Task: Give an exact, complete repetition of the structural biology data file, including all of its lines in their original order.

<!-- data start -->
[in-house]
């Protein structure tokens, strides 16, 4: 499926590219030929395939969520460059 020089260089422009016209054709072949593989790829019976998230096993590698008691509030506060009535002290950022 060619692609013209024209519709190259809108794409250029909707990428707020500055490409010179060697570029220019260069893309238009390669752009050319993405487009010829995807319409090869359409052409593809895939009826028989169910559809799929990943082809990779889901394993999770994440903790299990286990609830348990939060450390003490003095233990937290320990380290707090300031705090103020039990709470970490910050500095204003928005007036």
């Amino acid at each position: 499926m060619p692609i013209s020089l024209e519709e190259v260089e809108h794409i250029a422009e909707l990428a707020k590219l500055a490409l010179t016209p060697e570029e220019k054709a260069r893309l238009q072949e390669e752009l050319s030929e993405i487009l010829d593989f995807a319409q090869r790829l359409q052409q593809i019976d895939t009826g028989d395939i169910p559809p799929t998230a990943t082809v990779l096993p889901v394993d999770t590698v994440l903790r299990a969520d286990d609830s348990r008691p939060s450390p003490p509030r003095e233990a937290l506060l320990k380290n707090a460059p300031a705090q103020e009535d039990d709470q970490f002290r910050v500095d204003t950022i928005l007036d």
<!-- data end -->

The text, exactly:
[in-house]
């Protein structure tokens, strides 16, 4: 499926590219030929395939969520460059 020089260089422009016209054709072949593989790829019976998230096993590698008691509030506060009535002290950022 060619692609013209024209519709190259809108794409250029909707990428707020500055490409010179060697570029220019260069893309238009390669752009050319993405487009010829995807319409090869359409052409593809895939009826028989169910559809799929990943082809990779889901394993999770994440903790299990286990609830348990939060450390003490003095233990937290320990380290707090300031705090103020039990709470970490910050500095204003928005007036």
């Amino acid at each position: 499926m060619p692609i013209s020089l024209e519709e190259v260089e809108h794409i250029a422009e909707l990428a707020k590219l500055a490409l010179t016209p060697e570029e220019k054709a260069r893309l238009q072949e390669e752009l050319s030929e993405i487009l010829d593989f995807a319409q090869r790829l359409q052409q593809i019976d895939t009826g028989d395939i169910p559809p799929t998230a990943t082809v990779l096993p889901v394993d999770t590698v994440l903790r299990a969520d286990d609830s348990r008691p939060s450390p003490p509030r003095e233990a937290l506060l320990k380290n707090a460059p300031a705090q103020e009535d039990d709470q970490f002290r910050v500095d204003t950022i928005l007036d």